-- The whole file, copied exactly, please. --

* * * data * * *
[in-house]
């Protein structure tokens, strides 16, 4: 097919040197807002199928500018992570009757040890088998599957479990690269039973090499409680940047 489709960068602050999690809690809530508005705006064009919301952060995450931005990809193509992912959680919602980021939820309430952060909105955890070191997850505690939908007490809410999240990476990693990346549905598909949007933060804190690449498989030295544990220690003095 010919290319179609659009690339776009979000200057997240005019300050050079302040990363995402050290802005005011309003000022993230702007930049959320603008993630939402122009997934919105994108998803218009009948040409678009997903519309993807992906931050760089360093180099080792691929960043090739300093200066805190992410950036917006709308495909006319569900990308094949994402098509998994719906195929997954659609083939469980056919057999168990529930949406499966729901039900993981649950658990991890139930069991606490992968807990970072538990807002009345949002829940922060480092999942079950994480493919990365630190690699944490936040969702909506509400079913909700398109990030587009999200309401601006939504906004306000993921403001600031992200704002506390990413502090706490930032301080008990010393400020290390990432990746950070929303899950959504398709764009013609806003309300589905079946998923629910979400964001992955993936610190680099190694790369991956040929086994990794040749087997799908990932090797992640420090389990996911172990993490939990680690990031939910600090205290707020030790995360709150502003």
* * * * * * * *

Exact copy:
[in-house]
């Protein structure tokens, strides 16, 4: 097919040197807002199928500018992570009757040890088998599957479990690269039973090499409680940047 489709960068602050999690809690809530508005705006064009919301952060995450931005990809193509992912959680919602980021939820309430952060909105955890070191997850505690939908007490809410999240990476990693990346549905598909949007933060804190690449498989030295544990220690003095 010919290319179609659009690339776009979000200057997240005019300050050079302040990363995402050290802005005011309003000022993230702007930049959320603008993630939402122009997934919105994108998803218009009948040409678009997903519309993807992906931050760089360093180099080792691929960043090739300093200066805190992410950036917006709308495909006319569900990308094949994402098509998994719906195929997954659609083939469980056919057999168990529930949406499966729901039900993981649950658990991890139930069991606490992968807990970072538990807002009345949002829940922060480092999942079950994480493919990365630190690699944490936040969702909506509400079913909700398109990030587009999200309401601006939504906004306000993921403001600031992200704002506390990413502090706490930032301080008990010393400020290390990432990746950070929303899950959504398709764009013609806003309300589905079946998923629910979400964001992955993936610190680099190694790369991956040929086994990794040749087997799908990932090797992640420090389990996911172990993490939990680690990031939910600090205290707020030790995360709150502003």